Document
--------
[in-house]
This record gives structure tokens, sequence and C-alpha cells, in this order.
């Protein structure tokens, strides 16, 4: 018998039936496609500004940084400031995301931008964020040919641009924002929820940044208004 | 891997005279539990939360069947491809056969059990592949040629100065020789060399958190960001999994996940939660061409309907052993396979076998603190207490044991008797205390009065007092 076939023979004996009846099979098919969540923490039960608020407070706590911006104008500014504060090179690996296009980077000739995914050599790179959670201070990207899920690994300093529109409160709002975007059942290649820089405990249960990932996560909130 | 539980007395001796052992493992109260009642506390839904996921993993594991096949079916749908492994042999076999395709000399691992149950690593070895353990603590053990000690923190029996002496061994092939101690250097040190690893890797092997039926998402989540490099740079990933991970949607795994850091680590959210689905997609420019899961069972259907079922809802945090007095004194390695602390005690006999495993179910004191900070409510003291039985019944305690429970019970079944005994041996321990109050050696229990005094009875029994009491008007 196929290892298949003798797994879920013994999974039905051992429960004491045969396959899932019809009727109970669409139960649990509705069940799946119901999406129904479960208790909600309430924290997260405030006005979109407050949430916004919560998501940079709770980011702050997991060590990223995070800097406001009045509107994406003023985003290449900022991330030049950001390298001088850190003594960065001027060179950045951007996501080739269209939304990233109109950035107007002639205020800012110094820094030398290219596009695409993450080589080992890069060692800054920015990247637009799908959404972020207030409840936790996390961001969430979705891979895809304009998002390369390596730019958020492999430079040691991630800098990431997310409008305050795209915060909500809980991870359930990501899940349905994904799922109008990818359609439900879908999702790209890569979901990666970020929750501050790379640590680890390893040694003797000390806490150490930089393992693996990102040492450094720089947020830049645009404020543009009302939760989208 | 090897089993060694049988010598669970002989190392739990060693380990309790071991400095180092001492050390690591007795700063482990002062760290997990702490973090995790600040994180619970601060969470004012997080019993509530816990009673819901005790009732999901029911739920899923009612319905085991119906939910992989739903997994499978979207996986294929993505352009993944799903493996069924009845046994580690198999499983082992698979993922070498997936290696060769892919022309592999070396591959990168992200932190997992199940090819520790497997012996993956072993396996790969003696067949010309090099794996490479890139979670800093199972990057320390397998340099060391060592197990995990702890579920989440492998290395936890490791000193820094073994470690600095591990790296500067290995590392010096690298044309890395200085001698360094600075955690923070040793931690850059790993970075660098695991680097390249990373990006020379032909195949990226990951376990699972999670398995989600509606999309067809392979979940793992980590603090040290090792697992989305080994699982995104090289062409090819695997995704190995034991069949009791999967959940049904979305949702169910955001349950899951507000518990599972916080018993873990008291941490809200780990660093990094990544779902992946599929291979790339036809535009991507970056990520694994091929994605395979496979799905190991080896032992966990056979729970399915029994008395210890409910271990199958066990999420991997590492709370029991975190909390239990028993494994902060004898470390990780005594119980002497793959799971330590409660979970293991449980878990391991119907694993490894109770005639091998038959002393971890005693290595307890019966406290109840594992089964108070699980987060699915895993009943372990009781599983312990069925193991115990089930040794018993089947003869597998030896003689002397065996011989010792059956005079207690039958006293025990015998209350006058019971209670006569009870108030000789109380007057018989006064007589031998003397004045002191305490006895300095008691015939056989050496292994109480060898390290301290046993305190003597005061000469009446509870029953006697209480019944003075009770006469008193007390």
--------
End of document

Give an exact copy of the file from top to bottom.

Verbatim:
[in-house]
This record gives structure tokens, sequence and C-alpha cells, in this order.
């Protein structure tokens, strides 16, 4: 018998039936496609500004940084400031995301931008964020040919641009924002929820940044208004 | 891997005279539990939360069947491809056969059990592949040629100065020789060399958190960001999994996940939660061409309907052993396979076998603190207490044991008797205390009065007092 076939023979004996009846099979098919969540923490039960608020407070706590911006104008500014504060090179690996296009980077000739995914050599790179959670201070990207899920690994300093529109409160709002975007059942290649820089405990249960990932996560909130 | 539980007395001796052992493992109260009642506390839904996921993993594991096949079916749908492994042999076999395709000399691992149950690593070895353990603590053990000690923190029996002496061994092939101690250097040190690893890797092997039926998402989540490099740079990933991970949607795994850091680590959210689905997609420019899961069972259907079922809802945090007095004194390695602390005690006999495993179910004191900070409510003291039985019944305690429970019970079944005994041996321990109050050696229990005094009875029994009491008007 196929290892298949003798797994879920013994999974039905051992429960004491045969396959899932019809009727109970669409139960649990509705069940799946119901999406129904479960208790909600309430924290997260405030006005979109407050949430916004919560998501940079709770980011702050997991060590990223995070800097406001009045509107994406003023985003290449900022991330030049950001390298001088850190003594960065001027060179950045951007996501080739269209939304990233109109950035107007002639205020800012110094820094030398290219596009695409993450080589080992890069060692800054920015990247637009799908959404972020207030409840936790996390961001969430979705891979895809304009998002390369390596730019958020492999430079040691991630800098990431997310409008305050795209915060909500809980991870359930990501899940349905994904799922109008990818359609439900879908999702790209890569979901990666970020929750501050790379640590680890390893040694003797000390806490150490930089393992693996990102040492450094720089947020830049645009404020543009009302939760989208 | 090897089993060694049988010598669970002989190392739990060693380990309790071991400095180092001492050390690591007795700063482990002062760290997990702490973090995790600040994180619970601060969470004012997080019993509530816990009673819901005790009732999901029911739920899923009612319905085991119906939910992989739903997994499978979207996986294929993505352009993944799903493996069924009845046994580690198999499983082992698979993922070498997936290696060769892919022309592999070396591959990168992200932190997992199940090819520790497997012996993956072993396996790969003696067949010309090099794996490479890139979670800093199972990057320390397998340099060391060592197990995990702890579920989440492998290395936890490791000193820094073994470690600095591990790296500067290995590392010096690298044309890395200085001698360094600075955690923070040793931690850059790993970075660098695991680097390249990373990006020379032909195949990226990951376990699972999670398995989600509606999309067809392979979940793992980590603090040290090792697992989305080994699982995104090289062409090819695997995704190995034991069949009791999967959940049904979305949702169910955001349950899951507000518990599972916080018993873990008291941490809200780990660093990094990544779902992946599929291979790339036809535009991507970056990520694994091929994605395979496979799905190991080896032992966990056979729970399915029994008395210890409910271990199958066990999420991997590492709370029991975190909390239990028993494994902060004898470390990780005594119980002497793959799971330590409660979970293991449980878990391991119907694993490894109770005639091998038959002393971890005693290595307890019966406290109840594992089964108070699980987060699915895993009943372990009781599983312990069925193991115990089930040794018993089947003869597998030896003689002397065996011989010792059956005079207690039958006293025990015998209350006058019971209670006569009870108030000789109380007057018989006064007589031998003397004045002191305490006895300095008691015939056989050496292994109480060898390290301290046993305190003597005061000469009446509870029953006697209480019944003075009770006469008193007390």